At the public hearings on Bill 96 on Thursday, the heads of the Quebec English School Boards Association (QESBA) went head to head with Quebec’s French Language Minister Simon Jolin-Barrette.
The proposed law is the government’s ambitious attempt to update Bill 101. The minister says the new bill will not negatively affect English institutions but those institutions beg to differ.
“There is nothing in Bill 96 that affects the rights of the English-speaking community here in Quebec, or the institutions. I want to reassure that,” Jolin-Barrette told Russell Copeman and Dan Lamoureux, the executive director and president of QESBA, during the hearing.
Copeman disagrees, saying the CAQ government’s new initiative to make French language laws stricter will affect anglophones.
“I don’t know how you can say that there’s nothing in the bill that affects the institutions of the community. I mean, that’s patently not correct,” Copeman told reporters.
Copeman and Lamoureux got into some tense exchanges with the minister during the hearing.
“English schools are perfectly capable of preparing young people to integrate into Quebec society, and to speak French,” Copeman told Jolin-Barrette.
In response, Barrette read a quote from Bernard Tremblay, president of the Quebec CEGEP Federation.
“And I quote,” said Jolin-Barette, citing Tremblay. “‘I have heard from directors of English CEGEPs that the French of anglophones who went to English school boards is awful, and they don’t speak French, or pretty much don’t speak French.'”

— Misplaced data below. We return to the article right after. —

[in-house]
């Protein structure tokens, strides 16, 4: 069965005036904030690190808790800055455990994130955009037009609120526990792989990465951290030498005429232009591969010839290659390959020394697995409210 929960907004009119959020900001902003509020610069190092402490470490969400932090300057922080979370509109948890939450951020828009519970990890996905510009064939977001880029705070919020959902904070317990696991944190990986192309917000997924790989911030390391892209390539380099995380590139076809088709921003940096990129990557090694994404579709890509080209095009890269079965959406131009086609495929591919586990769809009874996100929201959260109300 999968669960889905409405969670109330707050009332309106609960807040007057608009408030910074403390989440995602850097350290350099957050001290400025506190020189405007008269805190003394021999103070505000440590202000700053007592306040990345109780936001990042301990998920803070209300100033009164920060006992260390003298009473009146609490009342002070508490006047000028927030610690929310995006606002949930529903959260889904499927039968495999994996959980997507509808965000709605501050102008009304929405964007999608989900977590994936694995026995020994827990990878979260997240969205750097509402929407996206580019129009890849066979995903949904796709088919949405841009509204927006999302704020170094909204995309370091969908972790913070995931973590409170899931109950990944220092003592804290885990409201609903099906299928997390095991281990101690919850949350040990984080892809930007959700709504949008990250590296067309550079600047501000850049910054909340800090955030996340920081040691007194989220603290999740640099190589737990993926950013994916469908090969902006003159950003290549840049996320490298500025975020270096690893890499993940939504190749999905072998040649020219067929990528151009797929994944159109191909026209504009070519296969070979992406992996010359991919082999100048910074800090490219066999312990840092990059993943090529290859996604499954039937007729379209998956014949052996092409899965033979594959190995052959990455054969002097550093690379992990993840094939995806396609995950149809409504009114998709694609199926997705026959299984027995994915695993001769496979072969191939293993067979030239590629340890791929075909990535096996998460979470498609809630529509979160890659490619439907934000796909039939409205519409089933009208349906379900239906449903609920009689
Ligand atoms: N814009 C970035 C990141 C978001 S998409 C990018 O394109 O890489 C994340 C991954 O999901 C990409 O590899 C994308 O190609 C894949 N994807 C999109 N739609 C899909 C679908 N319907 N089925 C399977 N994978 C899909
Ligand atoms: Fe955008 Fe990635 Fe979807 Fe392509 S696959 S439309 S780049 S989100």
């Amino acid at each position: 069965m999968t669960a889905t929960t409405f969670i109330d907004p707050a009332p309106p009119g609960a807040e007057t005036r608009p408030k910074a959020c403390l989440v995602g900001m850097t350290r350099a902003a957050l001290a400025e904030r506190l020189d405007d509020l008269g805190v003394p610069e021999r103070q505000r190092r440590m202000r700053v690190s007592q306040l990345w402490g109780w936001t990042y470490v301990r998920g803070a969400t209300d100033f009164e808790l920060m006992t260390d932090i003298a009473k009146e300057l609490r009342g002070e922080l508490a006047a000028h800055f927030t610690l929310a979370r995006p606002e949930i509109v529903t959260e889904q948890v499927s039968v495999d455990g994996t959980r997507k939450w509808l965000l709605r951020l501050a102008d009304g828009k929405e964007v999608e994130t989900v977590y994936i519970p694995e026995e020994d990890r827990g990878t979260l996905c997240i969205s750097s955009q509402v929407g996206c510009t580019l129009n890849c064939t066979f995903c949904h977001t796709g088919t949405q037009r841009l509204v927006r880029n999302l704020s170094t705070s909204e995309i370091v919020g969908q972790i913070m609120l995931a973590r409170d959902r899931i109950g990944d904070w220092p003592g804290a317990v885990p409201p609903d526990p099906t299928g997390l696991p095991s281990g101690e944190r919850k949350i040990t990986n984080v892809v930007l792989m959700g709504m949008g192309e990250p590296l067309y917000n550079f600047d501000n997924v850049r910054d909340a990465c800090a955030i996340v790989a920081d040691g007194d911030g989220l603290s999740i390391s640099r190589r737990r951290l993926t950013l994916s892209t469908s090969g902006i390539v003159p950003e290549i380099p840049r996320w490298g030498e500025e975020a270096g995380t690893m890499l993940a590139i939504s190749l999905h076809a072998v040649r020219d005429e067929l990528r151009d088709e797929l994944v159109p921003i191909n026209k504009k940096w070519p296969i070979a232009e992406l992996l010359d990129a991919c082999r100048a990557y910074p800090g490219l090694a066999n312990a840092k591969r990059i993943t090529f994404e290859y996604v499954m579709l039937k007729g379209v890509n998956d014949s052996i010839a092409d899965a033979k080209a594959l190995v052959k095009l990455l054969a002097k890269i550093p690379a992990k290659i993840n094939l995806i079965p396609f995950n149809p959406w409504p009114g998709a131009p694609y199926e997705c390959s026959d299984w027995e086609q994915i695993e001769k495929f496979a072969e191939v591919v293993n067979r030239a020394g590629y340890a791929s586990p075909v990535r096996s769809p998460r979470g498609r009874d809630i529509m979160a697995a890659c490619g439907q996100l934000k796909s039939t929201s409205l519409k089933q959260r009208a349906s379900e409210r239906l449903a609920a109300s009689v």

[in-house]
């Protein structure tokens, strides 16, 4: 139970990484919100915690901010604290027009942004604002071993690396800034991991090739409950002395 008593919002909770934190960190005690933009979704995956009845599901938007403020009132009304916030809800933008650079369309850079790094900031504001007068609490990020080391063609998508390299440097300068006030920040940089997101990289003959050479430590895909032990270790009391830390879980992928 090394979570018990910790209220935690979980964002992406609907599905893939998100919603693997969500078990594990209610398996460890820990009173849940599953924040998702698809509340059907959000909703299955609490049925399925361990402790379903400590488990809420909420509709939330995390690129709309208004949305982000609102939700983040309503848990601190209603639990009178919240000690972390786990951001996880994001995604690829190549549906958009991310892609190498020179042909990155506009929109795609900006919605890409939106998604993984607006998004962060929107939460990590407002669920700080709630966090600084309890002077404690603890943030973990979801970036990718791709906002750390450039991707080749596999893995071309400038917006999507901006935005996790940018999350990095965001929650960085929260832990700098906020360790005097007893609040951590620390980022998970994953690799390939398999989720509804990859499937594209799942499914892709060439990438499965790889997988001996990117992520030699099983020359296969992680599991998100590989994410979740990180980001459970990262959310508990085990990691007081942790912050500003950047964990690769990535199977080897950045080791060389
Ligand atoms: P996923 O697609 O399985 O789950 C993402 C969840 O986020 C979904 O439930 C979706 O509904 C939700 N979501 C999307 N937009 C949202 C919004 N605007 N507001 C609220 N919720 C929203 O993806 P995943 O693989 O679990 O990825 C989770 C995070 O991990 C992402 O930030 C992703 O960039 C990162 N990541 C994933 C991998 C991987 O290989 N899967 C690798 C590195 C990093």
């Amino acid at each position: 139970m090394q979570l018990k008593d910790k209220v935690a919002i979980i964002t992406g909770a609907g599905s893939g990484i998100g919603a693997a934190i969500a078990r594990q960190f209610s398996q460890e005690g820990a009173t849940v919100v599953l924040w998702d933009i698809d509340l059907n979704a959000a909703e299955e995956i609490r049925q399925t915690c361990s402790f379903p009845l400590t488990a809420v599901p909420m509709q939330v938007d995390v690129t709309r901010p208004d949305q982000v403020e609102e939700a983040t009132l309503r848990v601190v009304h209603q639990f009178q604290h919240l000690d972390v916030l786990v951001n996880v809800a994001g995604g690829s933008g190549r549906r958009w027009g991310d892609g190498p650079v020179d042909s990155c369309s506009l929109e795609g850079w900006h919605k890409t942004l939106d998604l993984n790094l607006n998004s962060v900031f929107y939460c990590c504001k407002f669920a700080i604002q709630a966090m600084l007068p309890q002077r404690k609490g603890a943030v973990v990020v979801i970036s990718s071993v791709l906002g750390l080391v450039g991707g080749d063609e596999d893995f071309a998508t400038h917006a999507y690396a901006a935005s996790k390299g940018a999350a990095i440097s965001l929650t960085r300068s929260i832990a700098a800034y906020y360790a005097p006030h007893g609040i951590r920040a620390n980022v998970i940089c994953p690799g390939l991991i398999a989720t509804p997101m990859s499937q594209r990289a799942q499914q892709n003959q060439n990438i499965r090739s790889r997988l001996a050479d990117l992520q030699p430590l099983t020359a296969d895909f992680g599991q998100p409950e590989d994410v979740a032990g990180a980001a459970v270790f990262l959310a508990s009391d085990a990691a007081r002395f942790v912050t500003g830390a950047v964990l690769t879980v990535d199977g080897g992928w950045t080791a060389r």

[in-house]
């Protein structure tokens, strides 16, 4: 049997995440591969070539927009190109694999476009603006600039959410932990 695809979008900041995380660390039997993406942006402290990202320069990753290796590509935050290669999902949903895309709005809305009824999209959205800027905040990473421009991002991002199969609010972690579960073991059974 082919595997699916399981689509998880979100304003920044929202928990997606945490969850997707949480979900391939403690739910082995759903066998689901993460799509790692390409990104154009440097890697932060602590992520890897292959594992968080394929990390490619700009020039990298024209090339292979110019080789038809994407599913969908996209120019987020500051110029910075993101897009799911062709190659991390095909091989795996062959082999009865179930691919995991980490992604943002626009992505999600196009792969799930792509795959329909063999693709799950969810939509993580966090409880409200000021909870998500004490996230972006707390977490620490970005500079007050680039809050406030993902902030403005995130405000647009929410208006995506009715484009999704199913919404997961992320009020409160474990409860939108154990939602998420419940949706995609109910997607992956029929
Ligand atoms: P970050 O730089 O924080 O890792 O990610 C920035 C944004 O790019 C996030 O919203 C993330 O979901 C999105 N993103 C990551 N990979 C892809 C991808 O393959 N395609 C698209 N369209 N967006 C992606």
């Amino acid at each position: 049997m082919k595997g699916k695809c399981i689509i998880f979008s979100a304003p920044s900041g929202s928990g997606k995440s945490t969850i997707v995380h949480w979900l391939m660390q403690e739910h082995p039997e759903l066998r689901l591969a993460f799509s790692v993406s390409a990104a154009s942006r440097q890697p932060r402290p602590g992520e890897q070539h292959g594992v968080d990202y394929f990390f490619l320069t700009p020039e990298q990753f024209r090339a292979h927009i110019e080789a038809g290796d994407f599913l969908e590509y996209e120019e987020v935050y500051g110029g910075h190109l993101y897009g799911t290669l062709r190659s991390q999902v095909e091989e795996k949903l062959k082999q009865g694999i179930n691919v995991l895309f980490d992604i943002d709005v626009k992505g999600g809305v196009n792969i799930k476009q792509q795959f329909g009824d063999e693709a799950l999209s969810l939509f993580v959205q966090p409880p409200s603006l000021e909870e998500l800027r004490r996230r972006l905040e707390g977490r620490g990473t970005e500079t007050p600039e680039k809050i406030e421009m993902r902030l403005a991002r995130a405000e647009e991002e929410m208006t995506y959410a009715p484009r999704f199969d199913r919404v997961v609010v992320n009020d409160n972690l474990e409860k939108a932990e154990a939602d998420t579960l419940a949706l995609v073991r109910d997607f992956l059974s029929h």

The Bill 96 hearings began Tuesday at the national assembly and will see nine total days of testimony about the proposed law from concerned groups and individuals.
“We have serious preoccupations,” Copeman said.
One of his worries is the bill’s plan to limit how long foreign nationals can have their children study at English schools, possibly hurting already declining enrolment.
“Any measure that reduces that number is going to have a negative effect on the quality of education that we can provide,” he said, explaining that the parents of U.S. Vice-President Kamala Harris were able to enrol her at Westmount High School under the current rules.
The association is expressing concern the bill could limit its ability to communicate in English with other organizations, and worries if the government uses the bill to declare French the province’s only official language, contradicting the Canadian constitution, unilingual judges can be hired.
“Is it not possible that that’s going to reduce access to justice in English? These are questions that I think need to be clarified,” said Copeman.
The hearings will continue until Oct. 7.